Adocia’s ready-to-use glucagon has proved to be safe in phase I trials. The company believes it can overthrow Novo Nordisk and Eli Lilly in rescuing severe hypoglycemia.
Based in Lyon, France, Adocia develops new formulations to improve the performance of diabetes drugs, including an ultra-rapid insulin to help type 1 diabetics control their blood glucose levels better. Today, the company has announced that its candidate BioChaperone Glucagon is as safe as Novo Nordisk’s commercial GlucaGen HypoKit.
Glucagon counteracts the effects of insulin, resulting in an increase in blood sugar levels. Thus, it’s used to treat cases of hypoglycemia, which can be life-threatening when blood sugar levels reach very low levels — something that can happen when a type 1 diabetic accidentally injects more insulin than they require.
However, current formulations of the hormone are not ready for immediate use. Commercial kits come in the form of a powder that has to be reconstituted into a solution through a process that takes between 7 and 9 steps. This can make it difficult for friends and family to administer it in case of a hypoglycemic emergency.
Adocia’s BioChaperone technology stabilizes glucagon in a water solution that can be injected directly to a patient in need. Therefore making the whole process much easier.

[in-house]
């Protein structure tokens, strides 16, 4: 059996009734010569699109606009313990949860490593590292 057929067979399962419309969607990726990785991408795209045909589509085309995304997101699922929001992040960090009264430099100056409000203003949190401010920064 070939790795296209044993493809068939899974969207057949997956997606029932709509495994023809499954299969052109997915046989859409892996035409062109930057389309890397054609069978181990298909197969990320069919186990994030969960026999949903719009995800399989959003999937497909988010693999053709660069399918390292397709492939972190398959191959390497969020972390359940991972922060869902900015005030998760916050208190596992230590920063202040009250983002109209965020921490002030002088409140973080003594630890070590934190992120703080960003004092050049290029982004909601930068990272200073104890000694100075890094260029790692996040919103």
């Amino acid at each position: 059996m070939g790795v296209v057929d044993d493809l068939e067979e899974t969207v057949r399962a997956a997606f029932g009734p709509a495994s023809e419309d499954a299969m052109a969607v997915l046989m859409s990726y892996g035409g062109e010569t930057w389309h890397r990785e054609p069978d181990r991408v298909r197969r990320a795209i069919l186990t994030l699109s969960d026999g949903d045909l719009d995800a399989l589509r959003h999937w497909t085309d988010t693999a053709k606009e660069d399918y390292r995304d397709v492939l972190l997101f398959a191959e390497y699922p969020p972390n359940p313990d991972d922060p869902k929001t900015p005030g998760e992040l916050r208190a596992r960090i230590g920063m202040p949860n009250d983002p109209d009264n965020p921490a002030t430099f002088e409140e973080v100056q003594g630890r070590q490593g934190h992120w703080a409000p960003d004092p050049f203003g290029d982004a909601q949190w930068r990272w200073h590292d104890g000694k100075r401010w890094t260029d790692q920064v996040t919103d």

Still, when looking at the time it took to restore safe blood glucose’s levels, Adocia’s candidate took a median of 11 minutes, compared to 7 minutes for Novo Nordisk’s. A few minutes can be critical when treating severe hypoglycemia, but Adocia seems confident that its ready-to-use formulation carries bigger benefits.
The company cites a study in which only 13% of caregivers, and 0% of acquaintances without medical training, were able to inject a full dose when reconstituting Eli Lilly’s Glucagon kit. And those who managed to administer at least a partial dose still took around 2 minutes to do so.
Moving forward, Adocia is planning to give several applications to BioChaperone Glucagon beyond rescuing hypoglycemia. The drug is a great candidate to be used in dual artificial pancreas devices designed to automatically control the levels of blood sugar in diabetics, as well as a treatment for congenital hyperinsulinism and chronic hypoglycemia caused by bariatric weight loss surgery.
However, the French biotech is not the only one working on ready-to-use glucagon formulations. US-based Xeris Pharmaceuticals is testing its own glucagon rescue pen in Phase III, while Eli Lilly’s Locemia is developing a glucagon formulation delivered through the nose, which is getting ready for FDA approval.
Images via gala_gala /Shutterstock; Adocia